The Royal Commission has directed the balance of its recommendations to the provincial governments, or to the federal and provincial governments together. The Provinces of Ontario and New Brunswick, in particular, have been called upon to take the same action as the Parliament of Canada; to declare in an Oflicial Languages Act that they recognize English and French as oflicial languages. These provinces and Quebec have been asked to appoint a Commissioner of Oflicial Languages “charged with ensuring respect for the status of French and English” so far as their jurisdiction extends. As part of this programme for linguistic equality the provinces would recognize the right of parents to have their children educated in the official language of their choice. The provinces have been called upon to declare that both French and English may be used in the debates in their legislatures, while the Prairie Provinces, Nova Scotia, and Prince Edward Island have been called upon, in addition, to recognize both languages in districts where ten per cent of the population speaks the other official language. These bilingual districts would be established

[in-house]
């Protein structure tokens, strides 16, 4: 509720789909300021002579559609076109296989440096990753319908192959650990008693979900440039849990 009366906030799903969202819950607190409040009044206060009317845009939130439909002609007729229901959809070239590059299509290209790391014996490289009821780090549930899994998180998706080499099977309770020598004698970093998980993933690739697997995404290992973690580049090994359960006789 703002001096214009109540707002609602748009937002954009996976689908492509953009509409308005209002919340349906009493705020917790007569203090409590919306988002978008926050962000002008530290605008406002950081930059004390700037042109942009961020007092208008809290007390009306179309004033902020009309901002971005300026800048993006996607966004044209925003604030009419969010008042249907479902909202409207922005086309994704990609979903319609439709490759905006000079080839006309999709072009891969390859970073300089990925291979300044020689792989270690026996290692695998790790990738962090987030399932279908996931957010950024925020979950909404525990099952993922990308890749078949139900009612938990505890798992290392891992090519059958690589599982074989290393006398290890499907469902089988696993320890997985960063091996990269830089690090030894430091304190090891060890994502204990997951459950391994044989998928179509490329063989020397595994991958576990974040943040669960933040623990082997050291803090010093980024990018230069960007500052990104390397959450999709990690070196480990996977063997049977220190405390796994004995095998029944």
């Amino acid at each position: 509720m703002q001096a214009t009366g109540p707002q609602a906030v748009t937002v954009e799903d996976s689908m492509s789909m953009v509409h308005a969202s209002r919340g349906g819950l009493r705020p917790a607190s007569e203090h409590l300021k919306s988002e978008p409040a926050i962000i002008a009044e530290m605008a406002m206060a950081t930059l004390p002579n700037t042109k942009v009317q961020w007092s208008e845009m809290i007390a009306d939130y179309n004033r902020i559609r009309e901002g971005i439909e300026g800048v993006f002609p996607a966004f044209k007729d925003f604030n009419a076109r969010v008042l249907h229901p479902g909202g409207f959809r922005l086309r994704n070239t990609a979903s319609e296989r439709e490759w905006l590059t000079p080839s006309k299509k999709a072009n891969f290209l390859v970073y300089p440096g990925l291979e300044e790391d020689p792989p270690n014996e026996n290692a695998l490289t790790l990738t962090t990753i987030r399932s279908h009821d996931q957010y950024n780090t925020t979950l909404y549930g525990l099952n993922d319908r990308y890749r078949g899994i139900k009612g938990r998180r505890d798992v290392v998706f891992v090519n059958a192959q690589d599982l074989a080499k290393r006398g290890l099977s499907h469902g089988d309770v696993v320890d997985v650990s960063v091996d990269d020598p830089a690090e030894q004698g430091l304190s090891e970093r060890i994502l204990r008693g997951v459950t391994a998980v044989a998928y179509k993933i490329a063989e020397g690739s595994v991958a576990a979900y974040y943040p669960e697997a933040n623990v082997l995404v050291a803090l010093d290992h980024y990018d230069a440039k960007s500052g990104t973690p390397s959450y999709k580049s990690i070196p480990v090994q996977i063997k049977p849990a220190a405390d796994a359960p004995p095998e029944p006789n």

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through federal-provincial negotiations: the Royal Commission did not expect any would be formed in British Columbia or Newfoundland. Those provinces where bilingual districts were established would be asked to provide in such districts for the education of children in either English or French. The acceptance of these recommendations depends upon action by the provincial governments, not by the federal government, but if they do accept them, as we hope they will, the Government of Canada will be prepared to help in the implementation of these proposals if we are asked to do so. We will be glad to join with provincial governments in devising the methods by which our assistance could be made most effective.